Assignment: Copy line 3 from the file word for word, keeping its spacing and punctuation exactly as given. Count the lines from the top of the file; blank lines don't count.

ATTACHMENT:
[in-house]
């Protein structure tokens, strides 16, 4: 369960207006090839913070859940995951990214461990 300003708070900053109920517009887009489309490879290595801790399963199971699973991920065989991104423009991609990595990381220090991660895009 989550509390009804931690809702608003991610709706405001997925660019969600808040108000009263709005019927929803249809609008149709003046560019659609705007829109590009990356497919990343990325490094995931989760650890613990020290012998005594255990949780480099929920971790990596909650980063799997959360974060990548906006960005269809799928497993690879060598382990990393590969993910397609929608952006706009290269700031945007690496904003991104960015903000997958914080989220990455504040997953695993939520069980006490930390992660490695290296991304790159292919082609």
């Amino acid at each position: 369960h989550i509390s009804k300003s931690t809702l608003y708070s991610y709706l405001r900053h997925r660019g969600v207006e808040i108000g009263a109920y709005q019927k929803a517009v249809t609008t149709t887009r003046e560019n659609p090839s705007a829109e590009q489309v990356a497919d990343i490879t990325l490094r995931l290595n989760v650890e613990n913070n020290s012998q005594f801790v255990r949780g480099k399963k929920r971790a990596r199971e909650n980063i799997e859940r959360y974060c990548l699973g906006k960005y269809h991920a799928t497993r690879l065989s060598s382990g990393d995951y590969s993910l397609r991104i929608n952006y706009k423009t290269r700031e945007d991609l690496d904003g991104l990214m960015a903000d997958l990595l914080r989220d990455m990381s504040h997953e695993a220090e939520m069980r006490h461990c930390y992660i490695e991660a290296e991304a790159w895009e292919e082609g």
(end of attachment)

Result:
């Amino acid at each position: 369960h989550i509390s009804k300003s931690t809702l608003y708070s991610y709706l405001r900053h997925r660019g969600v207006e808040i108000g009263a109920y709005q019927k929803a517009v249809t609008t149709t887009r003046e560019n659609p090839s705007a829109e590009q489309v990356a497919d990343i490879t990325l490094r995931l290595n989760v650890e613990n913070n020290s012998q005594f801790v255990r949780g480099k399963k929920r971790a990596r199971e909650n980063i799997e859940r959360y974060c990548l699973g906006k960005y269809h991920a799928t497993r690879l065989s060598s382990g990393d995951y590969s993910l397609r991104i929608n952006y706009k423009t290269r700031e945007d991609l690496d904003g991104l990214m960015a903000d997958l990595l914080r989220d990455m990381s504040h997953e695993a220090e939520m069980r006490h461990c930390y992660i490695e991660a290296e991304a790159w895009e292919e082609g």